Now, in terms of zombies, Mary is not a zombie Dr Dale would recognize. She does not attack people to eat them, though her clan does eat the bodies. She does not use her mouth as a weapon. Rather, her murders are for revenge, though some appear to be the result of just the desire to mindfuck because she is a deranged, otherworldly creature. She is very much capable of higher thought, as she organizes and runs her small army, uses weapons and, of course, is fueled by vengeance. She did die, and came back from the dead for reasons that are not entirely clear to me (and more on that in a moment), so in that she is a typical zombie. And while she is rotting and eventually may fall to pieces, her rot has been slow and she seems more mummy-like, with bones protruding from dry skin, and tissue like fragile silk falling away from her face. Of all the novels I discuss this week, this one presents the least amount of zombie for your buck, and we end up understanding far more about Tasha, Linda, and Mary’s ex-husband than we do about Mary herself. I am unsure if that is a problem, as keeping Mary enigmatic is sort of creepy, but keeping so much of that information from the reader makes it hard to really understand the point behind Mary needing the army or her desire to see the world end. We get tantalizing clues, but none of it ever pans out in terms of cold, hard explanation.
There are many instances wherein I wanted to just find Andre Duza’s phone number and call him up and ask him to explain. Here are some plot issues I had:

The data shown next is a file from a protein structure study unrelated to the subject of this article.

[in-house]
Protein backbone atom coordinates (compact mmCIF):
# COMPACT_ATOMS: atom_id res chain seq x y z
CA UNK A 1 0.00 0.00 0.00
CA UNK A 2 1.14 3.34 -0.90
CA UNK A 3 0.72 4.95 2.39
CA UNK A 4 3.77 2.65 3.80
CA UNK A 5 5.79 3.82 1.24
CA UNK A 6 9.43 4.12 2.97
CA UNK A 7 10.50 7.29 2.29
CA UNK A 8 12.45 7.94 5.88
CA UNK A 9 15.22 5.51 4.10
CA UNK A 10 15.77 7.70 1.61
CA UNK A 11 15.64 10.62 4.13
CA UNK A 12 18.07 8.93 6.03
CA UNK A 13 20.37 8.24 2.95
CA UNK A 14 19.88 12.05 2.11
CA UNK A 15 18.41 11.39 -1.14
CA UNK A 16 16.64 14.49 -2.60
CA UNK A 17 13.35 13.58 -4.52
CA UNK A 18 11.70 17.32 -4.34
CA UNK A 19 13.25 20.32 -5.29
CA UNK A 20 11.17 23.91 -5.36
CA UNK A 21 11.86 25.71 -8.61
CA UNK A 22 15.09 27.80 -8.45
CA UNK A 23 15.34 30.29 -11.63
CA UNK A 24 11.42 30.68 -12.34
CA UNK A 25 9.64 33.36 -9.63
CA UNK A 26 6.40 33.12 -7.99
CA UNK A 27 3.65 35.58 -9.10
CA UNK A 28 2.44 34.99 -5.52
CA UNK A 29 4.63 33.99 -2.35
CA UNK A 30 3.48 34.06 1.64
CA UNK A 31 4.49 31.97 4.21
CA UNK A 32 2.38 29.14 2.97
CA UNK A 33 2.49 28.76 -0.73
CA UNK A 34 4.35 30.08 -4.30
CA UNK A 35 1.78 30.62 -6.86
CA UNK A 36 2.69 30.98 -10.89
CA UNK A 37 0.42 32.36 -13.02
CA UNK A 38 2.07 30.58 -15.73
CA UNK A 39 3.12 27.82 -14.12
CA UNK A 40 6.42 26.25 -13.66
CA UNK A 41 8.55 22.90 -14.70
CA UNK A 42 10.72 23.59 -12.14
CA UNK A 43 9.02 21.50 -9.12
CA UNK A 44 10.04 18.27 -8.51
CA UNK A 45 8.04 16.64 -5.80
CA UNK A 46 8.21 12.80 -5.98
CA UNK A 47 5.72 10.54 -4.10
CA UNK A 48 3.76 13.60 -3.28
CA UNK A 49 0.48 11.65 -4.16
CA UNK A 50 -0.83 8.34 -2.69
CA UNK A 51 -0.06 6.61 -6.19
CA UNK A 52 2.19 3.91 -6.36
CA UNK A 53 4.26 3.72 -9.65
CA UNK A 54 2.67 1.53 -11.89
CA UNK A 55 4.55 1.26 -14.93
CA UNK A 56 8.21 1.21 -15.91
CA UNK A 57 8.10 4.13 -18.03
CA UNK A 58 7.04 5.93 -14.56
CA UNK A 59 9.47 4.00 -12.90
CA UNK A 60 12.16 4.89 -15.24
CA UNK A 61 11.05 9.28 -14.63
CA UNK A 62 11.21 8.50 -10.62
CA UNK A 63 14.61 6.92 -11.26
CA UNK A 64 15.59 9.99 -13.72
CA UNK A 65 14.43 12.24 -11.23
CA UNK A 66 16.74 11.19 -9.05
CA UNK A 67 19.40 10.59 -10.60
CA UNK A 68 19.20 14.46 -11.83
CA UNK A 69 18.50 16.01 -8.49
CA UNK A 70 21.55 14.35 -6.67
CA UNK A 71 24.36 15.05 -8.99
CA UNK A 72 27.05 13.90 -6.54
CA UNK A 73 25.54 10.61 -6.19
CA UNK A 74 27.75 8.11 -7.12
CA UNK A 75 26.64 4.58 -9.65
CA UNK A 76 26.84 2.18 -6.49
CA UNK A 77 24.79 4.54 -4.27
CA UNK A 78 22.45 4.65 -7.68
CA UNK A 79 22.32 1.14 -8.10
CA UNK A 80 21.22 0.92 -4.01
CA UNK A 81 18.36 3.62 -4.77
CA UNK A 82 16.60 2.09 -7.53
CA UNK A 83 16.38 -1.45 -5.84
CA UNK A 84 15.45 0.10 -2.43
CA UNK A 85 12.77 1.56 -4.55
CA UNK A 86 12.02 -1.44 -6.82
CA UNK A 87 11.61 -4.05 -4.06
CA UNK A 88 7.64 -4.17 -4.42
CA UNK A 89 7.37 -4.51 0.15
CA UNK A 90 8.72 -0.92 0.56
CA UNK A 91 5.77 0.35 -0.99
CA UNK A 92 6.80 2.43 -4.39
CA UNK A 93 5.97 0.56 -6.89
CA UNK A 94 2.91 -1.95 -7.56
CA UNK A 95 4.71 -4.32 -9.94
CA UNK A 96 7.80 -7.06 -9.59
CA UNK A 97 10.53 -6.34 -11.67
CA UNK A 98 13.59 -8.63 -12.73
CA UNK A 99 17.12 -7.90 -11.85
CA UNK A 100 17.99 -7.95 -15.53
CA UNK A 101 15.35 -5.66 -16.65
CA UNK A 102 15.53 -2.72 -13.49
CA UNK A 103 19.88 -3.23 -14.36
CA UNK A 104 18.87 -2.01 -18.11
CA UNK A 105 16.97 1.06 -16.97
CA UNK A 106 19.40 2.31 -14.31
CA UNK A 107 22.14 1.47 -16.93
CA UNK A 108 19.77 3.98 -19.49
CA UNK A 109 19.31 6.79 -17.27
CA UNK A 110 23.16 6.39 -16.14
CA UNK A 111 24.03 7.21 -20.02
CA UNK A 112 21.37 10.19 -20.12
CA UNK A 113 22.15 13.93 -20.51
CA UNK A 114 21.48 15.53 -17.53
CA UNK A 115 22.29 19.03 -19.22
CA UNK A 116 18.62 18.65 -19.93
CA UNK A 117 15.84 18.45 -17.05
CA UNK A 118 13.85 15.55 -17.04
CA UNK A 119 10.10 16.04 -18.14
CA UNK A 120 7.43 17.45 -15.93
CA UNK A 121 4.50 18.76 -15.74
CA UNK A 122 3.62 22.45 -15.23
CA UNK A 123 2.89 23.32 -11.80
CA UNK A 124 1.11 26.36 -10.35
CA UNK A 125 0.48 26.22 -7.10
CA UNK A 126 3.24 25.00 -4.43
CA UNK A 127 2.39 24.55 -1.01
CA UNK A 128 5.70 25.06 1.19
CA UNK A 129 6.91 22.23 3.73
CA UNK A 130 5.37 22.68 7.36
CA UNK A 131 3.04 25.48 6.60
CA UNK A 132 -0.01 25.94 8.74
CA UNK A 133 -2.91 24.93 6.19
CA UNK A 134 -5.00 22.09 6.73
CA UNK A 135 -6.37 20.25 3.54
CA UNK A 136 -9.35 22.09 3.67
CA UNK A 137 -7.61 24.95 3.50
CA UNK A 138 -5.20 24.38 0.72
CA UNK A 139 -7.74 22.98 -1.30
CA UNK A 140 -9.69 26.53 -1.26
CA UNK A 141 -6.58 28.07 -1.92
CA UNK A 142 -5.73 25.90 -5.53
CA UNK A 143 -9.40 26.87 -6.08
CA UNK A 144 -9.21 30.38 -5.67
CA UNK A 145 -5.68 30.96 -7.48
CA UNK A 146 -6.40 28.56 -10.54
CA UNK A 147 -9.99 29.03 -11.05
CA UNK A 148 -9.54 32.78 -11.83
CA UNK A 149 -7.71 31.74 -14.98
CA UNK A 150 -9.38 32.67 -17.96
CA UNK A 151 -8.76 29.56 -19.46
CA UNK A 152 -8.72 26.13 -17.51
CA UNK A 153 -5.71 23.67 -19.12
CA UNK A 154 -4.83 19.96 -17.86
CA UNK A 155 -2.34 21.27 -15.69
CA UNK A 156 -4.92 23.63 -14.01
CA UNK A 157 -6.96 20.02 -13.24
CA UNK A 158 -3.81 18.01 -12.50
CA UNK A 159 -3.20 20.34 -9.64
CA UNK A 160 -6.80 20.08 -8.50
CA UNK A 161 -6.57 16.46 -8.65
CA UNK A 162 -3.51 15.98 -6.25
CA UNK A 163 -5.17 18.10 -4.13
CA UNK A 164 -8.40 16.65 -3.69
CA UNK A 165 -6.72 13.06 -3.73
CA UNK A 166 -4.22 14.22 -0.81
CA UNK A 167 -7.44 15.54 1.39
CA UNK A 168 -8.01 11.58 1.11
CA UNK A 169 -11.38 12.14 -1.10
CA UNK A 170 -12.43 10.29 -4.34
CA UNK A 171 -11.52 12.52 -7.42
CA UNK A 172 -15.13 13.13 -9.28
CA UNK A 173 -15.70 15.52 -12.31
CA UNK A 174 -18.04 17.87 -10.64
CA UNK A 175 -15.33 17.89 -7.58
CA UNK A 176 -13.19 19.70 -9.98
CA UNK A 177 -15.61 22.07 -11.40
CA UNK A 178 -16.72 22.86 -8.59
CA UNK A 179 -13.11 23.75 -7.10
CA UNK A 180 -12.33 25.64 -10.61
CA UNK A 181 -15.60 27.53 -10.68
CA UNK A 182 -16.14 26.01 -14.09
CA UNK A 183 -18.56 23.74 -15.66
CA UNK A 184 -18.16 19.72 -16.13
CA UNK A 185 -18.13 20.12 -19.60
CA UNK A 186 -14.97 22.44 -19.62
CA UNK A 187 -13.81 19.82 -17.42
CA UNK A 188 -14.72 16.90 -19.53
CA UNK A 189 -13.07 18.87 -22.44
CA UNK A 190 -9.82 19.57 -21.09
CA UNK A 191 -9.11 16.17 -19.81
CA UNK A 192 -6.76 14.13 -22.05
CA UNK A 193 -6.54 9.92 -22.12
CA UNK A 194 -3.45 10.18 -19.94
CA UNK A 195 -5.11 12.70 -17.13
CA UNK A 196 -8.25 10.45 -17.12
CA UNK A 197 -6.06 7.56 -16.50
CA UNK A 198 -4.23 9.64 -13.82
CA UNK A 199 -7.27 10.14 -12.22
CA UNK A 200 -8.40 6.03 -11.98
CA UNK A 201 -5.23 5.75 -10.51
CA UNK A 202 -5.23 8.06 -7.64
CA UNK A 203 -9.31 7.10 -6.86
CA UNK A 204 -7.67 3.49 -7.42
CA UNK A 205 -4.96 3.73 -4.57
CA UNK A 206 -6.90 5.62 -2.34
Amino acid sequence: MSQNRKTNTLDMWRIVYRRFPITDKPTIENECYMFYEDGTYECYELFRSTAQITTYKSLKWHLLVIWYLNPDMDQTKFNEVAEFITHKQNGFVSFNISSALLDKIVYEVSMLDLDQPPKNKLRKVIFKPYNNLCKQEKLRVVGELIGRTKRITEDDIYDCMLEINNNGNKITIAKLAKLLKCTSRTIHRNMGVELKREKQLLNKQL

–Mary’s father was a high priest in a religion called the Church of 1000 Earthly Delights, an “Ergeister” religion and her father inculcated Mary in tales of violence, hexes, and Armageddon, and so we get a sense of where she gets her desire for revenge and her desire to see the world end. The church is mentioned also as the place where Mary met her right hand man, Griff, a telepath. So the church is important but it is never explained why. The beliefs of the church, how it might be linked to Mary rising from the dead set on vengeance, are never explained aside from a sort of primal anger that her ex-husband lived while she and their unborn child died. If her rage is something no one is expected to understand, there are too many potential explanations that go no where.
–Mary died in a fatal accident (and god help me but I don’t recall how she died) when she was pregnant. She was married to a football star, who is not gonna set the world on fire with deep morality but didn’t seem like such a bad guy. But Mary rises from the dead with a rabid desire to track down Carl Mezerak and kill him, which she does in a scene that is quite gory and sickening and will satisfy any gorehound. But why? Why did she hate Carl so much? Carl smokes way too much weed, has a wandering eye and is kind of a cad but I don’t ever see him doing anything to create a need for beyond the grave vengeance. If so, it isn’t supported by the text. So Mary’s deep need for revenge against her husband is odd. Add to it that it took her years, and I mean years, to finally kill Carl, and her psychotic drive for vengeance makes even less sense.